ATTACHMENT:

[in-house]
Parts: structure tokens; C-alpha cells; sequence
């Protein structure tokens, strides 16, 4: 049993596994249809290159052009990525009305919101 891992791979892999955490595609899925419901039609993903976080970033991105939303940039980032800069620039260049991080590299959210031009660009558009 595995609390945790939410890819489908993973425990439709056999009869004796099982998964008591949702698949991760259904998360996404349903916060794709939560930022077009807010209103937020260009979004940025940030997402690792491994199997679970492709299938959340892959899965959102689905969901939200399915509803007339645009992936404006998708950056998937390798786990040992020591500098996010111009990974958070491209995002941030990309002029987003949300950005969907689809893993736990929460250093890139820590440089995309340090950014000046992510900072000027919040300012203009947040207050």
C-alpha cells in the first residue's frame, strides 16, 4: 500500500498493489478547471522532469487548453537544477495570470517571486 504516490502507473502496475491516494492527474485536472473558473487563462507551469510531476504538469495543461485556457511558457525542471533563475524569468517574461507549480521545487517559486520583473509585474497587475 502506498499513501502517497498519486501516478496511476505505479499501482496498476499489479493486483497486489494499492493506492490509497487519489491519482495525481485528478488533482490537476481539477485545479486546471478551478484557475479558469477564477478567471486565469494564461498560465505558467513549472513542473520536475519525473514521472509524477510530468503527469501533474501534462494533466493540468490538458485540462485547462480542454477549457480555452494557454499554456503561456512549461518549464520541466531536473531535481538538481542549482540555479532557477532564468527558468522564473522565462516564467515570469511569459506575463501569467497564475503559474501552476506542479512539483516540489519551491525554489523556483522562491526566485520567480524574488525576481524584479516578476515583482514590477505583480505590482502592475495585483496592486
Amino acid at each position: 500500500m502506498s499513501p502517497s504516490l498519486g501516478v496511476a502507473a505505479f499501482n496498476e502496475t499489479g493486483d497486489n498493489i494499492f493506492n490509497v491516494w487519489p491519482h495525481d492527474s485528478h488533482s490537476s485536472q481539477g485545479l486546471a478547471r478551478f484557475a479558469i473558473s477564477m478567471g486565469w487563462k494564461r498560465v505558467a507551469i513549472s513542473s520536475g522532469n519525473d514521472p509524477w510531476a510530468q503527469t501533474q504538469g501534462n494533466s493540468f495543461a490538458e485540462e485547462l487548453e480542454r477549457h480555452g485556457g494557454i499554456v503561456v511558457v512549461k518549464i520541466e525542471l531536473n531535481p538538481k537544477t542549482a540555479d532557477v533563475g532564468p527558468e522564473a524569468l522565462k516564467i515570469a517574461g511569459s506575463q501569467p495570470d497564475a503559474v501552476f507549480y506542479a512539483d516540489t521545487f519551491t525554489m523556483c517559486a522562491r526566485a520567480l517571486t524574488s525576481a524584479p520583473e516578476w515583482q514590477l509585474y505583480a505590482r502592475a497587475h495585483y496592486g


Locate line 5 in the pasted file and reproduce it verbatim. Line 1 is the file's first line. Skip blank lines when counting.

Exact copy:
Amino acid at each position: 500500500m502506498s499513501p502517497s504516490l498519486g501516478v496511476a502507473a505505479f499501482n496498476e502496475t499489479g493486483d497486489n498493489i494499492f493506492n490509497v491516494w487519489p491519482h495525481d492527474s485528478h488533482s490537476s485536472q481539477g485545479l486546471a478547471r478551478f484557475a479558469i473558473s477564477m478567471g486565469w487563462k494564461r498560465v505558467a507551469i513549472s513542473s520536475g522532469n519525473d514521472p509524477w510531476a510530468q503527469t501533474q504538469g501534462n494533466s493540468f495543461a490538458e485540462e485547462l487548453e480542454r477549457h480555452g485556457g494557454i499554456v503561456v511558457v512549461k518549464i520541466e525542471l531536473n531535481p538538481k537544477t542549482a540555479d532557477v533563475g532564468p527558468e522564473a524569468l522565462k516564467i515570469a517574461g511569459s506575463q501569467p495570470d497564475a503559474v501552476f507549480y506542479a512539483d516540489t521545487f519551491t525554489m523556483c517559486a522562491r526566485a520567480l517571486t524574488s525576481a524584479p520583473e516578476w515583482q514590477l509585474y505583480a505590482r502592475a497587475h495585483y496592486g